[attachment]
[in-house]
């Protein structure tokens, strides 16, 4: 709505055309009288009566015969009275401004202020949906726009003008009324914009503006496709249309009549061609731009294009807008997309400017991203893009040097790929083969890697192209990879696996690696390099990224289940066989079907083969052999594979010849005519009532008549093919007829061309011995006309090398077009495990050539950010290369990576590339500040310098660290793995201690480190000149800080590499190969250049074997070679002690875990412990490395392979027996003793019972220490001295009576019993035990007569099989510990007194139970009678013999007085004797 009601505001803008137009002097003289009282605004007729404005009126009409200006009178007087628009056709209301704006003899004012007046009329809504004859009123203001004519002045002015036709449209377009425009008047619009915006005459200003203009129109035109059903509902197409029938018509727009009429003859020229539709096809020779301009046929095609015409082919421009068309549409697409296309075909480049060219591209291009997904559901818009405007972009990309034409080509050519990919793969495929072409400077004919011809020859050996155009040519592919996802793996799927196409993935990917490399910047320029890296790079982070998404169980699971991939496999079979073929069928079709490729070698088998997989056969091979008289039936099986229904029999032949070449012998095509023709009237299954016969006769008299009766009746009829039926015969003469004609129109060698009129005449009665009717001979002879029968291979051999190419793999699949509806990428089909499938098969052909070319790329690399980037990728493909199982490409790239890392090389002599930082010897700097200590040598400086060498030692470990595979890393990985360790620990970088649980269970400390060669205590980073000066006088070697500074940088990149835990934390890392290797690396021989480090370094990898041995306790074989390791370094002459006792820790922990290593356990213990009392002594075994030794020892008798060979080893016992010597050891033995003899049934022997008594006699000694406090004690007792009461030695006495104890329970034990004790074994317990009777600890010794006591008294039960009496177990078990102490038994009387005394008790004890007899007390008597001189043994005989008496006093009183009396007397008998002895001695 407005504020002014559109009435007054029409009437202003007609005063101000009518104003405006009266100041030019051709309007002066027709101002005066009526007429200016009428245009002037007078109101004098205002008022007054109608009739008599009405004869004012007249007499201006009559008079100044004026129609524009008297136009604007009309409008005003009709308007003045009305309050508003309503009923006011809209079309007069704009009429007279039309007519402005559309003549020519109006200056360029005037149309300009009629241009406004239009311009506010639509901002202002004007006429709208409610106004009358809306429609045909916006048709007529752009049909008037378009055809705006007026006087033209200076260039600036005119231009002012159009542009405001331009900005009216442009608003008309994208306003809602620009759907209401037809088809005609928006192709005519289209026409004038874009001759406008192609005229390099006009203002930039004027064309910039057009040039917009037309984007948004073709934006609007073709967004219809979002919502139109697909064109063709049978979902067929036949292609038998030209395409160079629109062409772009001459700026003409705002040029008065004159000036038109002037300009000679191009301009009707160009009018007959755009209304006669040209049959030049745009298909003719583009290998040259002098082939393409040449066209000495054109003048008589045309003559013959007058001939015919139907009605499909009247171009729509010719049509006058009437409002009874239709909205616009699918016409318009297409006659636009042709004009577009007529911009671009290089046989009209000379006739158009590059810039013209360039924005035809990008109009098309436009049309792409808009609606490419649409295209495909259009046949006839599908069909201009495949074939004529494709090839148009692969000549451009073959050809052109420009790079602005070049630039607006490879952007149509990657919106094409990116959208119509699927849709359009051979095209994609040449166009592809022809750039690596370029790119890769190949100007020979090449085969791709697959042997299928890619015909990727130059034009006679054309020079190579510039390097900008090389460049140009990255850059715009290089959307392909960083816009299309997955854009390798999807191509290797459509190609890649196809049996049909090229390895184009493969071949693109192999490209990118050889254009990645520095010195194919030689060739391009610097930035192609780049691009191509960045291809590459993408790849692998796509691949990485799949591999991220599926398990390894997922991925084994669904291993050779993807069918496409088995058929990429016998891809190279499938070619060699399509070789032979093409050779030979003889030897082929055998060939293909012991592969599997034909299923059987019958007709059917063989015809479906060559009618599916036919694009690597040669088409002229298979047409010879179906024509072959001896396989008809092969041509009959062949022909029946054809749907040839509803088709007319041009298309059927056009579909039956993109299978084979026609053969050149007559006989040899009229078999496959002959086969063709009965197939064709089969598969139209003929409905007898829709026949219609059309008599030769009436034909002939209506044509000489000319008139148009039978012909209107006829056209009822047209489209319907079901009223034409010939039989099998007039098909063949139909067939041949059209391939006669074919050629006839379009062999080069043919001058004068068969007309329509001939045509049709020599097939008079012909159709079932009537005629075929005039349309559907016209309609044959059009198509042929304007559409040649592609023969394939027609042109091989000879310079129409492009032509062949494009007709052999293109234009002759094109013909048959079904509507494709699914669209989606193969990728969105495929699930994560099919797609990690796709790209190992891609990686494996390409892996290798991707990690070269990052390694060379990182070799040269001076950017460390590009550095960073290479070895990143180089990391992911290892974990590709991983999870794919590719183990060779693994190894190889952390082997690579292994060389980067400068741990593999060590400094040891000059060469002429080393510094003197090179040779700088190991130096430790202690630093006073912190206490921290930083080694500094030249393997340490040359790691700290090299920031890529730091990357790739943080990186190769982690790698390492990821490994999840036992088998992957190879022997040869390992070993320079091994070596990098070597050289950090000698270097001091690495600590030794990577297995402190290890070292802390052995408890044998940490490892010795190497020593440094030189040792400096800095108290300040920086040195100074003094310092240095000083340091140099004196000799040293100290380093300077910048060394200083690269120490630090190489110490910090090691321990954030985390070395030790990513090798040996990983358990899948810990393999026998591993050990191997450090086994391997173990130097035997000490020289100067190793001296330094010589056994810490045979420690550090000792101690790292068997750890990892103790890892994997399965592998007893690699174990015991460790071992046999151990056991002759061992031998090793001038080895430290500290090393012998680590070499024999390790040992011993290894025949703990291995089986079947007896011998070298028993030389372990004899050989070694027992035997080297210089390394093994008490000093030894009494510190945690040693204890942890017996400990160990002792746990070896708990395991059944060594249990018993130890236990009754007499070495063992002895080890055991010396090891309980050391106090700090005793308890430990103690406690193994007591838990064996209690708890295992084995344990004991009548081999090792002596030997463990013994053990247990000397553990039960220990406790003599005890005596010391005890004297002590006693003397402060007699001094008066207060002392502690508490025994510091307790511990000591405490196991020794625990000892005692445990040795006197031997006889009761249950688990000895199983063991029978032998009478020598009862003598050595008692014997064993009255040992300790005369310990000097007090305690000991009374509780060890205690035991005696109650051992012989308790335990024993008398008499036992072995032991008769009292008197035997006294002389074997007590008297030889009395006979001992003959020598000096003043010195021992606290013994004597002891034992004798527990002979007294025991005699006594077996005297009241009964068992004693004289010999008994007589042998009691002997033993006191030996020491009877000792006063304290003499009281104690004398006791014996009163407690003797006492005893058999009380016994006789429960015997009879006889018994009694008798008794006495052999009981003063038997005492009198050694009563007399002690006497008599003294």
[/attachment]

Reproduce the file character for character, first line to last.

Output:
[in-house]
């Protein structure tokens, strides 16, 4: 709505055309009288009566015969009275401004202020949906726009003008009324914009503006496709249309009549061609731009294009807008997309400017991203893009040097790929083969890697192209990879696996690696390099990224289940066989079907083969052999594979010849005519009532008549093919007829061309011995006309090398077009495990050539950010290369990576590339500040310098660290793995201690480190000149800080590499190969250049074997070679002690875990412990490395392979027996003793019972220490001295009576019993035990007569099989510990007194139970009678013999007085004797 009601505001803008137009002097003289009282605004007729404005009126009409200006009178007087628009056709209301704006003899004012007046009329809504004859009123203001004519002045002015036709449209377009425009008047619009915006005459200003203009129109035109059903509902197409029938018509727009009429003859020229539709096809020779301009046929095609015409082919421009068309549409697409296309075909480049060219591209291009997904559901818009405007972009990309034409080509050519990919793969495929072409400077004919011809020859050996155009040519592919996802793996799927196409993935990917490399910047320029890296790079982070998404169980699971991939496999079979073929069928079709490729070698088998997989056969091979008289039936099986229904029999032949070449012998095509023709009237299954016969006769008299009766009746009829039926015969003469004609129109060698009129005449009665009717001979002879029968291979051999190419793999699949509806990428089909499938098969052909070319790329690399980037990728493909199982490409790239890392090389002599930082010897700097200590040598400086060498030692470990595979890393990985360790620990970088649980269970400390060669205590980073000066006088070697500074940088990149835990934390890392290797690396021989480090370094990898041995306790074989390791370094002459006792820790922990290593356990213990009392002594075994030794020892008798060979080893016992010597050891033995003899049934022997008594006699000694406090004690007792009461030695006495104890329970034990004790074994317990009777600890010794006591008294039960009496177990078990102490038994009387005394008790004890007899007390008597001189043994005989008496006093009183009396007397008998002895001695 407005504020002014559109009435007054029409009437202003007609005063101000009518104003405006009266100041030019051709309007002066027709101002005066009526007429200016009428245009002037007078109101004098205002008022007054109608009739008599009405004869004012007249007499201006009559008079100044004026129609524009008297136009604007009309409008005003009709308007003045009305309050508003309503009923006011809209079309007069704009009429007279039309007519402005559309003549020519109006200056360029005037149309300009009629241009406004239009311009506010639509901002202002004007006429709208409610106004009358809306429609045909916006048709007529752009049909008037378009055809705006007026006087033209200076260039600036005119231009002012159009542009405001331009900005009216442009608003008309994208306003809602620009759907209401037809088809005609928006192709005519289209026409004038874009001759406008192609005229390099006009203002930039004027064309910039057009040039917009037309984007948004073709934006609007073709967004219809979002919502139109697909064109063709049978979902067929036949292609038998030209395409160079629109062409772009001459700026003409705002040029008065004159000036038109002037300009000679191009301009009707160009009018007959755009209304006669040209049959030049745009298909003719583009290998040259002098082939393409040449066209000495054109003048008589045309003559013959007058001939015919139907009605499909009247171009729509010719049509006058009437409002009874239709909205616009699918016409318009297409006659636009042709004009577009007529911009671009290089046989009209000379006739158009590059810039013209360039924005035809990008109009098309436009049309792409808009609606490419649409295209495909259009046949006839599908069909201009495949074939004529494709090839148009692969000549451009073959050809052109420009790079602005070049630039607006490879952007149509990657919106094409990116959208119509699927849709359009051979095209994609040449166009592809022809750039690596370029790119890769190949100007020979090449085969791709697959042997299928890619015909990727130059034009006679054309020079190579510039390097900008090389460049140009990255850059715009290089959307392909960083816009299309997955854009390798999807191509290797459509190609890649196809049996049909090229390895184009493969071949693109192999490209990118050889254009990645520095010195194919030689060739391009610097930035192609780049691009191509960045291809590459993408790849692998796509691949990485799949591999991220599926398990390894997922991925084994669904291993050779993807069918496409088995058929990429016998891809190279499938070619060699399509070789032979093409050779030979003889030897082929055998060939293909012991592969599997034909299923059987019958007709059917063989015809479906060559009618599916036919694009690597040669088409002229298979047409010879179906024509072959001896396989008809092969041509009959062949022909029946054809749907040839509803088709007319041009298309059927056009579909039956993109299978084979026609053969050149007559006989040899009229078999496959002959086969063709009965197939064709089969598969139209003929409905007898829709026949219609059309008599030769009436034909002939209506044509000489000319008139148009039978012909209107006829056209009822047209489209319907079901009223034409010939039989099998007039098909063949139909067939041949059209391939006669074919050629006839379009062999080069043919001058004068068969007309329509001939045509049709020599097939008079012909159709079932009537005629075929005039349309559907016209309609044959059009198509042929304007559409040649592609023969394939027609042109091989000879310079129409492009032509062949494009007709052999293109234009002759094109013909048959079904509507494709699914669209989606193969990728969105495929699930994560099919797609990690796709790209190992891609990686494996390409892996290798991707990690070269990052390694060379990182070799040269001076950017460390590009550095960073290479070895990143180089990391992911290892974990590709991983999870794919590719183990060779693994190894190889952390082997690579292994060389980067400068741990593999060590400094040891000059060469002429080393510094003197090179040779700088190991130096430790202690630093006073912190206490921290930083080694500094030249393997340490040359790691700290090299920031890529730091990357790739943080990186190769982690790698390492990821490994999840036992088998992957190879022997040869390992070993320079091994070596990098070597050289950090000698270097001091690495600590030794990577297995402190290890070292802390052995408890044998940490490892010795190497020593440094030189040792400096800095108290300040920086040195100074003094310092240095000083340091140099004196000799040293100290380093300077910048060394200083690269120490630090190489110490910090090691321990954030985390070395030790990513090798040996990983358990899948810990393999026998591993050990191997450090086994391997173990130097035997000490020289100067190793001296330094010589056994810490045979420690550090000792101690790292068997750890990892103790890892994997399965592998007893690699174990015991460790071992046999151990056991002759061992031998090793001038080895430290500290090393012998680590070499024999390790040992011993290894025949703990291995089986079947007896011998070298028993030389372990004899050989070694027992035997080297210089390394093994008490000093030894009494510190945690040693204890942890017996400990160990002792746990070896708990395991059944060594249990018993130890236990009754007499070495063992002895080890055991010396090891309980050391106090700090005793308890430990103690406690193994007591838990064996209690708890295992084995344990004991009548081999090792002596030997463990013994053990247990000397553990039960220990406790003599005890005596010391005890004297002590006693003397402060007699001094008066207060002392502690508490025994510091307790511990000591405490196991020794625990000892005692445990040795006197031997006889009761249950688990000895199983063991029978032998009478020598009862003598050595008692014997064993009255040992300790005369310990000097007090305690000991009374509780060890205690035991005696109650051992012989308790335990024993008398008499036992072995032991008769009292008197035997006294002389074997007590008297030889009395006979001992003959020598000096003043010195021992606290013994004597002891034992004798527990002979007294025991005699006594077996005297009241009964068992004693004289010999008994007589042998009691002997033993006191030996020491009877000792006063304290003499009281104690004398006791014996009163407690003797006492005893058999009380016994006789429960015997009879006889018994009694008798008794006495052999009981003063038997005492009198050694009563007399002690006497008599003294």